From The Wall Street Journal:
There sure is a lot of moralism going around. Censorship, condemnation, excommunication, demands for apologies. There are even spontaneous chants of “Shame! Shame! Shame!” directed at the villain of the moment. I recently saw an ad for a psychology workshop that argued outright that people from “privileged” groups should “hurt” and “feel shame.” People are guilt-tripped for using disposable straws, liking a canceled song or speaking “ableist” words.
How did we descend from the libertine culture of the 1960s—“if it feels good, do it”—into a pit of endless shame?
Ask Sigmund Freud. He divided the psyche into three parts: the id (unconscious drives), the ego (the conscious self) and the superego (the site of moral ideals, inhibitions and shame). Freud saw mental health as the result of balance—being aware of feelings as they come and go, but not letting any one part of the psyche become too dominant.
A large amount of mental illness is attributed to an overactive superego. Cycles of harsh self-criticism can induce depression or push people toward drugs or alcohol. Inhibitions around things like cleanliness or public speaking can underlie anxiety disorders. Rigid prohibitions can contribute to sexual dysfunctions and eating disorders. Judgments, righteous anger and control can lead to interpersonal problems.
Some psychoanalysts argue that the superego, in its purest form, is linked to a “death drive,” which seeks to regulate all thoughts and feelings down to zero. This is the suffocating aspect of Nurse Ratched in “One Flew Over the Cuckoo’s Nest.” Fully internalized, it’s the logic of suicide.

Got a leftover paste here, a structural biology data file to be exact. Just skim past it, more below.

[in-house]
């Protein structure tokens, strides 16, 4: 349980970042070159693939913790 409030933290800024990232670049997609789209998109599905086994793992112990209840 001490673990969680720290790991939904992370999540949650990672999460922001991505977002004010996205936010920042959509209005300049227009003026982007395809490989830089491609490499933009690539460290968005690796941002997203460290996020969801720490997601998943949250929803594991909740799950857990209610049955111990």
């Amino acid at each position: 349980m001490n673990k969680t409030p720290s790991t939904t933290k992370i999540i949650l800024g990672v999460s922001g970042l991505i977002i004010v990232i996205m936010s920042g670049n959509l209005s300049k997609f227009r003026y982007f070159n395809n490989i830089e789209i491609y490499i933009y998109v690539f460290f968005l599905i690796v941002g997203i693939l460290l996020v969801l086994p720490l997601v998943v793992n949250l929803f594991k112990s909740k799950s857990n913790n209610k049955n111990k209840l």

The superego isn’t always ethical. Someone could feel intense shame for having something stuck in his teeth during a date and no guilt at all about cheating on his taxes. The superego is often irrational, though its pronouncements can feel as if they come from on high.
. . . .
How does all this fit into the transformation of the 1960s counterculture? In the 1960s, many figures on the left tried to abolish the superego (some consciously, others less deliberately), and this goal seeped into the entire counterculture. It wasn’t only the overthrow of “the patriarchy,” an anti-father ethos, or the shifting of sexual mores, but a deeper attempt to overthrow rules and gratify desire.
Obviously it didn’t work. Selfish desires are too destructive. Children need discipline; societies need laws. New rules emerged—rules that were somehow still opposed to the old rules but attempted to perform the same functions. The result is a patchwork morality that’s harsh in some places, absent in others and ultimately incoherent. If excessive sexuality is causing trauma and exploitation, rather than curtailing sexuality, activists demonize masculinity, deny the differences between the sexes, and eliminate due process.
Hypermorality is now everywhere. “Implicit bias” training attempts to purify the unconscious of forbidden thoughts. There are the extreme inhibitions of safety culture and the use of ostracization to target heretics. Then, there are grandiose moral ideals. Zero carbon. Zero gun crime. Zero pedestrian deaths. Zero tolerance.
There’s also the misattunement of moralization. Criminals get compassion while police are vilified. There’s sometimes more judgment of people who don’t wear a mask than of people who rob stores. Insults directed at white people or men are seen as the epitome of justice and wisdom, while even unconscious bias against other groups is seen as unforgivable.
Link to the rest at The Wall Street Journal